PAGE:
Nikon 200mm f/2G ED VR II Announcement

It surely has been a busy year at Nikon, with a total of 9 lens releases, which is quite high for the company. A large number of the released lenses are prime lenses, certainly a good move by Nikon, since prime lenses are quite popular among professionals specializing in different types of portraiture work. The Nikon 200mm f/2G is no exception – it is a popular lens among portrait and sports photographers that need to work with fast apertures and isolate their subjects from backgrounds with soft and creamy bokeh. Similar to the Nikon 300mm f/2.8G VR II lens, the Nikon 200mm f/2G ED VR II is a minor update to the legendary Nikon 200mm f/2G VR lens.

Nikon 200mm f/2G ED VR II

So, what has been upgraded in the new Nikon 200mm f/2.0G? The lens construction of both the older 200mm and the newer one is exactly the same, with the same number of Super ED (1) and ED Glass elements (3). This means that we can expect the same superb performance of the lens in terms of sharpness, color and contrast, except with more resistance against ghosting and flare due to the use of Nano Crystal Coat. Besides the addition of Nano Crystal Coat, the other major difference is the upgraded VR II system, which should give an extra stop of compensation against camera shake when using slow shutter speeds. Other small cosmetic changes are the new A/M mode switch and a different label with a large letter “N”, which stands for Nano Crystal Coat.

From the Nikon Press Release:

AF-S NIKKOR 200mm f/2G ED VR II: Telephoto Lens with Incredible Low-Light Performance
The 200mm f/2, like its predecessor, is an incredibly fast aperture telephoto lens that incorporates Nikon’s Vibration Reduction (VR) II Image Stabilization system. The VR system provides up to four stops of correction to assist in creating blur-free images while shooting hand-held, or for when capturing D-Movie video content.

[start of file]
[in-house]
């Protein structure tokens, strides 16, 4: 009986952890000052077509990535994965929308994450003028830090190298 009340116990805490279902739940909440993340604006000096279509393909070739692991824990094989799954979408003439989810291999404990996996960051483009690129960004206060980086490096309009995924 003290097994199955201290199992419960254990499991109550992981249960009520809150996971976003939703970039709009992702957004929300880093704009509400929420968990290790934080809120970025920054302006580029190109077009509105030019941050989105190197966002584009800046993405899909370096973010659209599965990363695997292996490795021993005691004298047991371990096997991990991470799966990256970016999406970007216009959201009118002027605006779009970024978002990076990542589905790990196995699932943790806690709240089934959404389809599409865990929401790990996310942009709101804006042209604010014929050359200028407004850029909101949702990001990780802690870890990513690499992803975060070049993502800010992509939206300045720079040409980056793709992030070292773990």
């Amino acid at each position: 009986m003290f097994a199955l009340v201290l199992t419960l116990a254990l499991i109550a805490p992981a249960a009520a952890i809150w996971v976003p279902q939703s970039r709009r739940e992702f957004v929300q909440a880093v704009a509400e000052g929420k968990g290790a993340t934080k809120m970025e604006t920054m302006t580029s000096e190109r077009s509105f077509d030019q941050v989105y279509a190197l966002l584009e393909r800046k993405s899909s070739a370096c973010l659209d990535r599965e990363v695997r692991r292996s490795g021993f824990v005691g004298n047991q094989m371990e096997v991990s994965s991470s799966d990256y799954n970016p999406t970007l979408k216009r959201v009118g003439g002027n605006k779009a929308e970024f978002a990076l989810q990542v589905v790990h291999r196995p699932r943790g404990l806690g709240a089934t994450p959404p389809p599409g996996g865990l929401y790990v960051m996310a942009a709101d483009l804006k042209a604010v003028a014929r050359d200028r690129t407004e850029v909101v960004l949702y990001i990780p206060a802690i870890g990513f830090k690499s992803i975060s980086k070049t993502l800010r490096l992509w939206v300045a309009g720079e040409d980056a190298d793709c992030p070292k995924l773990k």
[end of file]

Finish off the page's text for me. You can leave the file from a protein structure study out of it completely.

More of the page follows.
Additionally, the NIKKOR 200mm f/2 VR II incorporates an Internal Focusing (IF) system that allows movement of the optical elements within the lens barrel and does not change barrel length. Three focus modes are featured, with an A/M mode added to the conventional M/A and M modes. The optical construction consists of 13 optical elements in nine groups including three Extra-low Dispersion (ED) glass elements and one Super ED glass element that effectively minimize chromatic aberration, even at the widest aperture settings. Also included is a Tripod Detection Mode, which automatically compensates for minute vibrations when mounted on a tripod and allows users to keep VR image stabilization on and active – even when the camera and lens are mounted on a tripod. The 200mm f/2 is optimal for all types of shooting including weddings, portraits, sports, nature, and fashion due to its quick response and detailed lens design.

Nikon 200mm f/2G VR II vs Nikon 200mm f/2G VR – MTF

The MTF data is very similar on both, with a slightly higher performance on the Nikon 200mm f/2.8G VR II, most likely due to the use of Nano Crystal Coat. Compare and see for yourself:

Nikon 200mm f/2G VR II MTF Nikon 200mm f/2G VR MTF

Price and Availability

Being an f/2.0 lens is not cheap – the Nikon 200mm f/2G ED VR II will sell for $5,999.95 and will ship in early October from all major resellers such as B&H and Adorama. It is already available for pre-order here.


  1. 1) Biswajit Dey Photo Blog
    September 19, 2010 at 12:00 am

    Cool piece of lens….Another one added to my never-to-be-fulfilled-wishlist .. :)

    • October 4, 2010 at 10:44 am

      Hehe, that’s how it is for most people, which is why only pros with plenty of income can afford it. I don’t think I would want it either…

  2. 2) amateur
    September 25, 2010 at 5:20 pm

    I wonder if 200/2 VR1 will have a better resale value once the old stock will end? – I was stupid enough to buy one, and I will sell it if the market will be good.
    Dont get me wrong – it is a wonderful lens. I just don’t need it at all…

    • October 4, 2010 at 10:45 am

      Amateur, I’m afraid the previous version will keep dropping in price, since the new one is already out. If you do not need it, I would sell it now instead of waiting for the price to go back up, which might never happen.

      • 2.1.1) amateur
        October 24, 2010 at 6:40 am

        Yo are most probably right … still, I have no heart to part with it. The best headshots bar none, and sharper than anything I have. If only it was not so intimidating…

        • Profile photo of Nasim Mansurov Nasim Mansurov
          November 17, 2010 at 1:37 pm

          Amateur, it is hard to find a lens that can beat the 200mm f/2.0 for headshots. If you like the pictures you get from it, then I would certainly keep it. It just sounded like you didn’t need it…

          It is big and heavy, but those creamy backgrounds are just stunning to look at! Even the 85mm @ f/1.4 cannot match it.